Town of Signal Mountain officials and residents are trying to cultivate interest for a community garden to potentially be located somewhere in the town.
Increased water costs to the town of Signal Mountain and Walden’s Ridge Utility District due to Tennessee American Water’s requested rate increase will trickle down to residents.
The town of Signal Mountain has more children involved in its recreational sports offerings than ever before. Soon, more practice space will be opened up to serve them: Norris Field, which residents have successfully petitioned to keep private until now.
Signal Mountain’s award-winning schools are a big draw for parents and students. But there’s still room for improvement, according to local educators.
Annual display rescheduled for Labor Day picnic
Despite rising temperatures, this Fourth of July will be a little less bright. That’s because the local Lions Club’s annual fireworks display has been canceled.
The town of Signal Mountain is not expected to break even on the upcoming annexation of Fox Run and Windtree, set to come into the town at the end of this year, until 2016 or 2017.
Fall may be a ways off, but football season is already ramping up on Signal Mountain, with signups for the town’s newest offering, the Scenic City tackle football program, running July 1-31.
The Chattanooga Market has experienced a 300 percent increase in vendor sales since 2008, with last year’s vendors raking in more than $2 million. Signal Mountain officials hope Market Director Paul Smith can bring some of that success to this year’s Hodgepodge.
Two names on this year’s ballot for Signal Mountain government will be the same — Mayor Bill Lusk and Councilwoman Annette Allen have both filed to seek re-election — but the venue will be markedly different.
The town of Walden is being asked to commit $75,000 over a three-year period to Waldens Ridge Emergency Services for a capital campaign, in addition to matching the $42,000 it gave WRES for operating expenses last year.
The town of Signal Mountain is nearing a consensus with the Friends of the Library board on an operating agreement that details terms related to its fundraising activities.
No new taxes. That’s the expectation after each of the mountain’s municipalities held their first preliminary budget meetings last week.
SMArt has one final financial gift it must bestow.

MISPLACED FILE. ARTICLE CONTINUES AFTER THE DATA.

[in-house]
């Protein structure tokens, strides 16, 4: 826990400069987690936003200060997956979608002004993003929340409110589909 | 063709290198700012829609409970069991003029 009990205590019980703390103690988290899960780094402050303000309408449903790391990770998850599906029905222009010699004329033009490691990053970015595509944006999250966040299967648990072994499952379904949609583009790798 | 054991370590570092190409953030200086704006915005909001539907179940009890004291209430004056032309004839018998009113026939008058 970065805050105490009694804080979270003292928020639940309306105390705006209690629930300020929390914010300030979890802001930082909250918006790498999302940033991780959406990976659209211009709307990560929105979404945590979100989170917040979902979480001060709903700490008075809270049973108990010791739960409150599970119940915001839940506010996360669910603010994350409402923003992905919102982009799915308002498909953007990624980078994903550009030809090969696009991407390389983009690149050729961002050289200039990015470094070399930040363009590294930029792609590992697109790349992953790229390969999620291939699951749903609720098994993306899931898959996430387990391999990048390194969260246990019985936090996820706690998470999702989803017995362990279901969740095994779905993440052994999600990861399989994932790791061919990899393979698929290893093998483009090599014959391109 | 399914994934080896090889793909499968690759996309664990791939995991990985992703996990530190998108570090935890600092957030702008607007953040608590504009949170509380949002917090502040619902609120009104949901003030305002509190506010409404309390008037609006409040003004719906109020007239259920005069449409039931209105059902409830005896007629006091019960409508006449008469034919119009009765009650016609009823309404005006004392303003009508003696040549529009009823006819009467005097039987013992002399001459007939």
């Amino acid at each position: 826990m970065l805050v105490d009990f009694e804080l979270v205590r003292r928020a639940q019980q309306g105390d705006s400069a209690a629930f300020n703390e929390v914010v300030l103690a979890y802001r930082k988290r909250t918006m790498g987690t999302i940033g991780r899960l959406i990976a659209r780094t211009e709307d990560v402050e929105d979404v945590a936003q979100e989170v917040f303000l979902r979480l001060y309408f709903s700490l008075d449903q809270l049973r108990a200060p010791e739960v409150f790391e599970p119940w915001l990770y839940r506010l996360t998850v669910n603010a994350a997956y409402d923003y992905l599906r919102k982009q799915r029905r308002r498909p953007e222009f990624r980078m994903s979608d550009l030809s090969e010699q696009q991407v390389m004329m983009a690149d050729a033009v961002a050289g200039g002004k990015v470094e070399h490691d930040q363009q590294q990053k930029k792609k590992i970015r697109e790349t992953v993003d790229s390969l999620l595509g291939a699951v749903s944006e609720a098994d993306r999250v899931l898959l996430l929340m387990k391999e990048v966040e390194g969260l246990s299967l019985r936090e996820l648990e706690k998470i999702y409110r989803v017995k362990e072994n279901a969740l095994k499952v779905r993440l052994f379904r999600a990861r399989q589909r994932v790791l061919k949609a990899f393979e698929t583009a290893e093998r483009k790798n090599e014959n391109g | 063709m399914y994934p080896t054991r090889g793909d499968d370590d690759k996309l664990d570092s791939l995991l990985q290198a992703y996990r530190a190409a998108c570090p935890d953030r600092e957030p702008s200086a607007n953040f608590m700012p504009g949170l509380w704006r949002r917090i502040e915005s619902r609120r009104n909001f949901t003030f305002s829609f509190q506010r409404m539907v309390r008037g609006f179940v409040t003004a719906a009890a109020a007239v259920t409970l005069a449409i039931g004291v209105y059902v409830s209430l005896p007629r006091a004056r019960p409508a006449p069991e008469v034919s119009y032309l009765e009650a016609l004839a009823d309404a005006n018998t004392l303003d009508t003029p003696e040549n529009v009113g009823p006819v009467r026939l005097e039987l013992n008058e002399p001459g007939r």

In the face of lower than normal budget revenues, Walden Town Recorder Fern Lockhart says the town “won’t be able to start any new projects [this budget year] as far as I can tell.”
Homes on Signal Mountain are selling, according to reports from Prudential Realty Center’s Barry Hamilton.
SMArt Foundation, which spun off just months ago from the Friends of MACC, is ceasing operations.
Both Signal Mountain and Walden townships are beginning their budget talks next week.
Alexian Village received approval last week for a new five-story Health and Rehabilitation Center to be located on its campus, but that’s basically all about the new facility that is approved.
A deteriorating culvert is causing the roadway on Glenway to also deteriorate. The town of Walden is entering contract negotiations with local engineering firm Arcadis to design a replacement.
Curves, which celebrates giving women a new lease on life through a supportive environment and guided workouts, is celebrating its new ownership with a membership special.
Chip Baker is stepping down from his District 2 school board seat so “some new blood” can come on board, but unopposed candidate Jonathan Welch isn’t new to the faculties in which he’ll be serving.
Thanks to energy upgrades made possible by a federal grant, the Mountain Arts Community Center is saving approximately $10,000 a year in heating costs. That’s about half what it is estimated to cost to update the water lines surrounding the community center in order to supply it with enough water for a new sprinkler system.
The town of Signal Mountain is working to establish another avenue for channeling auxiliary money to the Mountain Arts Community Center. The Community Foundation of Chattanooga is expected to hold the independently raised funds, which has several benefits, according to MACC Director Barb Storm.
Show me the money. That’s what some Signal Mountain residents are asking in regards to the former Friends of MACC, a private organization which had until recently tasked itself with raising funds for the historic community center.
If the fundraising efforts of a group of Signal Mountain High School students are any indicator as to whether local residents want to have a disc golf course on the mountain, the answer is a resounding ‘yes.’